Good things take Time

Sunday News - - FEATURE -

But then peo­ple started turn­ing heads and say­ing, ‘this guy is very good’. So, I think, yeah, you were def­i­nitely in the band from that point.’’

Not that he’d been in­vited to the Cale­do­nian; when he climbed on stage every­one as­sumed some­one else had asked him along.

This was the stuff though, es­pe­cially for wide-eyed 16-yearolds. ‘‘So ex­cit­ing, and so dif­fer­ent to busk­ing, peo­ple were ac­tu­ally lis­ten­ing. Then we started get­ting a lot more shows,’’ Gee says.

Mu­si­cally, they were all about grunge. Well, it was the early 90s.

They churned out the likes of Soundgar­den, Pearl Jam and Nir­vana along­side The Pix­ies and Di­nosaur Jnr. They were the right band, at the right time, in the right place.

At 17, and still at school, the ever-chang­ing three-piece (now called The Tree Peo­ple) got a Tues­day night res­i­dency at the Palladium.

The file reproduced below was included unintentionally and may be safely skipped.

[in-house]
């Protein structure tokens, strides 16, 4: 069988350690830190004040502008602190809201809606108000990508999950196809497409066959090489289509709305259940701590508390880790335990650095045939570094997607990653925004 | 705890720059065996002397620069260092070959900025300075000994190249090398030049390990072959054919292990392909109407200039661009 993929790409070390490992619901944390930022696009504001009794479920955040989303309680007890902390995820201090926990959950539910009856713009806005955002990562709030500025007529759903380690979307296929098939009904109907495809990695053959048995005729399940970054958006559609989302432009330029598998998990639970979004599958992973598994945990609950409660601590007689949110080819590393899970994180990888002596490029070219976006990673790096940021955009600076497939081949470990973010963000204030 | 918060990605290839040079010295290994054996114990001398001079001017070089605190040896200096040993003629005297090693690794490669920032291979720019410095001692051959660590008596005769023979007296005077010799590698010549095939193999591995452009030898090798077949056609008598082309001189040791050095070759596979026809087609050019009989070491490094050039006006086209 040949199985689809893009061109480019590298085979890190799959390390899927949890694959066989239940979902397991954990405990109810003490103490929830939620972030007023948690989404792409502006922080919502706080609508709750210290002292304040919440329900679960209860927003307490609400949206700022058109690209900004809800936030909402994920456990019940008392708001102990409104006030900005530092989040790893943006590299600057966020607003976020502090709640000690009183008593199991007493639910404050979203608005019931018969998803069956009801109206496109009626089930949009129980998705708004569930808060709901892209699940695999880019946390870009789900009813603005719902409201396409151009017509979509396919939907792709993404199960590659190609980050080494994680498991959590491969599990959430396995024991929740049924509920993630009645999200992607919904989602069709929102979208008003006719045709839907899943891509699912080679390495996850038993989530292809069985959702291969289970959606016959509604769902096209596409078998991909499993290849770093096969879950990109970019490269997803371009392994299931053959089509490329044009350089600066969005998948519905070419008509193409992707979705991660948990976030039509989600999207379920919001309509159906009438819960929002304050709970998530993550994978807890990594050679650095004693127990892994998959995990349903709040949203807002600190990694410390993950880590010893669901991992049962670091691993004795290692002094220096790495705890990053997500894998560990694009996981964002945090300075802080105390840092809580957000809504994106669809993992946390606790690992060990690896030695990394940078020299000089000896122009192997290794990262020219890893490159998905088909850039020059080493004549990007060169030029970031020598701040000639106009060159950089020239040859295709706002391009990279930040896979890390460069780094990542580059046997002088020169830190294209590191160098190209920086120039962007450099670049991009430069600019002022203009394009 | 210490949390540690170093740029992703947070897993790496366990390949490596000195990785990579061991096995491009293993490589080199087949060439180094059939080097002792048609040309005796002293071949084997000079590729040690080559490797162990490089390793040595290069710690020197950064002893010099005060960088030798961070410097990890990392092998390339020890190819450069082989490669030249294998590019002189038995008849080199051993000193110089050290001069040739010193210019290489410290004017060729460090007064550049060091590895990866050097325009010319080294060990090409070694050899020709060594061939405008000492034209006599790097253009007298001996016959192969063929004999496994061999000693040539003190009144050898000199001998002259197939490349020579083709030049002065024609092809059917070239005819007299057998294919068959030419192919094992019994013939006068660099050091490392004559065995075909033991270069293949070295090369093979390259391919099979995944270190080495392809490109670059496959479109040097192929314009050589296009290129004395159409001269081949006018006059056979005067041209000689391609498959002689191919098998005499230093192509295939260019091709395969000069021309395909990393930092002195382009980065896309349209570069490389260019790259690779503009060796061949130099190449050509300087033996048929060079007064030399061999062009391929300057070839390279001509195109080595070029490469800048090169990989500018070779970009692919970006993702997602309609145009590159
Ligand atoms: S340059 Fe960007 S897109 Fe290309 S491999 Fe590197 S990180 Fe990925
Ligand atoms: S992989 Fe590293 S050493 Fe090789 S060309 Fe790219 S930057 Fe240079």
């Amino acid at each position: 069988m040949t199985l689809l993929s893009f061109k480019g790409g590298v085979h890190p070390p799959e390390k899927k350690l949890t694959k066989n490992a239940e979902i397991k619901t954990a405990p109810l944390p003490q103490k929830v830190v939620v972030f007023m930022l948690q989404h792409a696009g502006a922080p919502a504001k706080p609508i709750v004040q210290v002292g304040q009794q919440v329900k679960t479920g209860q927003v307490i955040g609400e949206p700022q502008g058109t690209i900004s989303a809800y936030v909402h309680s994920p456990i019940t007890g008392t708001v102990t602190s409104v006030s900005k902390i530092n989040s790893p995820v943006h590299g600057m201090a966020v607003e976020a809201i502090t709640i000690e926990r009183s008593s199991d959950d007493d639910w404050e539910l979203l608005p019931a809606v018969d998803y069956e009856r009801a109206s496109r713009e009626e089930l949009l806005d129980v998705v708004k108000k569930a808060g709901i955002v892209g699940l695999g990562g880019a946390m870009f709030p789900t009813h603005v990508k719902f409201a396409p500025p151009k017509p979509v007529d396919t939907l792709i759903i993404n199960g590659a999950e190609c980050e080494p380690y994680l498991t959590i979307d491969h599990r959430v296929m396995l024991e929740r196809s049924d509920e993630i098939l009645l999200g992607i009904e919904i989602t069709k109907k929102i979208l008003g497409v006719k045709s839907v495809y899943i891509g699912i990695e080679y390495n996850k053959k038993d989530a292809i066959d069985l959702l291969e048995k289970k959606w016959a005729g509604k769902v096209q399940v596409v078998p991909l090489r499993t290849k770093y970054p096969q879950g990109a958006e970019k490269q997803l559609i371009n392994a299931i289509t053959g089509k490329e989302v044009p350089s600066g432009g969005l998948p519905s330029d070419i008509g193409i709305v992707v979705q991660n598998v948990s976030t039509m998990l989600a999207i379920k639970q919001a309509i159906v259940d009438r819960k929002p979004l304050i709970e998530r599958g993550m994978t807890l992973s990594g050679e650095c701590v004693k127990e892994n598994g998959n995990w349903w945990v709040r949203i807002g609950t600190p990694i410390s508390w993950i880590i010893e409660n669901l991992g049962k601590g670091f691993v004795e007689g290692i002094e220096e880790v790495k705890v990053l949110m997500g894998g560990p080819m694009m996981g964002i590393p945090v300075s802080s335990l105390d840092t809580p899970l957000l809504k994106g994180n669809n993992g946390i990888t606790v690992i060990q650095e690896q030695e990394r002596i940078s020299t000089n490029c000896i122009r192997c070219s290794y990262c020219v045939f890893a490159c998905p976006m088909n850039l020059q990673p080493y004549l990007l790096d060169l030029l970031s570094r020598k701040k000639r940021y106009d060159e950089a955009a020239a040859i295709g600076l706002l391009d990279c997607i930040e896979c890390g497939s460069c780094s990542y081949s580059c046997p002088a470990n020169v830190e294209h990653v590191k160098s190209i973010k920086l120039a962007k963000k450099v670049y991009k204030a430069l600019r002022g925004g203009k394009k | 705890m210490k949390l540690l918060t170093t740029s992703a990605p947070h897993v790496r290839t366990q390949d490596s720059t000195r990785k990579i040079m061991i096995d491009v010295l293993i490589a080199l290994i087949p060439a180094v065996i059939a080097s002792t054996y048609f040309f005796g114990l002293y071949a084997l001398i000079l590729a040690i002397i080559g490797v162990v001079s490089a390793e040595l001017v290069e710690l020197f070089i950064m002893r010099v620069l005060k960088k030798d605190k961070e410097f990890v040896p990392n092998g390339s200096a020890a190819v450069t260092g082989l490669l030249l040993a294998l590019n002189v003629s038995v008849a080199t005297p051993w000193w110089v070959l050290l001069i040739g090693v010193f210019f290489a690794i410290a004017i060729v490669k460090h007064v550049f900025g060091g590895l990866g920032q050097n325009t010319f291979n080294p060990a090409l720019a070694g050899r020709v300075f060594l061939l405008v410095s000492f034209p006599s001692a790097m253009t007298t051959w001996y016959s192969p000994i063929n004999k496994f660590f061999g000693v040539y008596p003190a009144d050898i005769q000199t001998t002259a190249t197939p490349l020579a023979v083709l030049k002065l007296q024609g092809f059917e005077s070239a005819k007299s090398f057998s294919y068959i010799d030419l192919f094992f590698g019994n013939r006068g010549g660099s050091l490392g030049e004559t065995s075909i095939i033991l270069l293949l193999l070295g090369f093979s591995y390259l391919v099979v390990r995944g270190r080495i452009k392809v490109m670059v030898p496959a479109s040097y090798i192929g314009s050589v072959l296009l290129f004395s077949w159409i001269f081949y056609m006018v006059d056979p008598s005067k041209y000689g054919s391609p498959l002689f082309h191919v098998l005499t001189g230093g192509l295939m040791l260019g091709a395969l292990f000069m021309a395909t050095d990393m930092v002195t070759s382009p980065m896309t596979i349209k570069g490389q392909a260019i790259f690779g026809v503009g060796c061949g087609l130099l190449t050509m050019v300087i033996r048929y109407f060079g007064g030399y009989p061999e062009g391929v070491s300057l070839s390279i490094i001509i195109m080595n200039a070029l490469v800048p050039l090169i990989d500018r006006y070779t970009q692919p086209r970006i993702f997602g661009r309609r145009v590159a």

‘‘We got $50 each and all the Sam­buca we could drink,’’ says Gee. ‘‘We didn’t al­ways make it to school on Wed­nes­day.’’

The tipping point came in their fi­nal school year when the drum­mer’s then-girl­friend in­vited them to play the af­ter­party of Christchurch Girl’s end of year for­mal.

Now a four-piece with Matt Thomas on bass, she asked what the band wanted to call them­selves, and he said The Feel­ers. No one’s sure why.

Af­ter rock­ing the party – then sev­eral more gigs – The Feel­ers name was em­bed­ded, de­spite the pleas of Gee’s mum, Jen­nifer, and even Reid, ‘‘I still don’t like IT,’’ he says.

The coun­try’s fair dinkum rock stars are about to em­bark on a 25th an­niver­sary tour.

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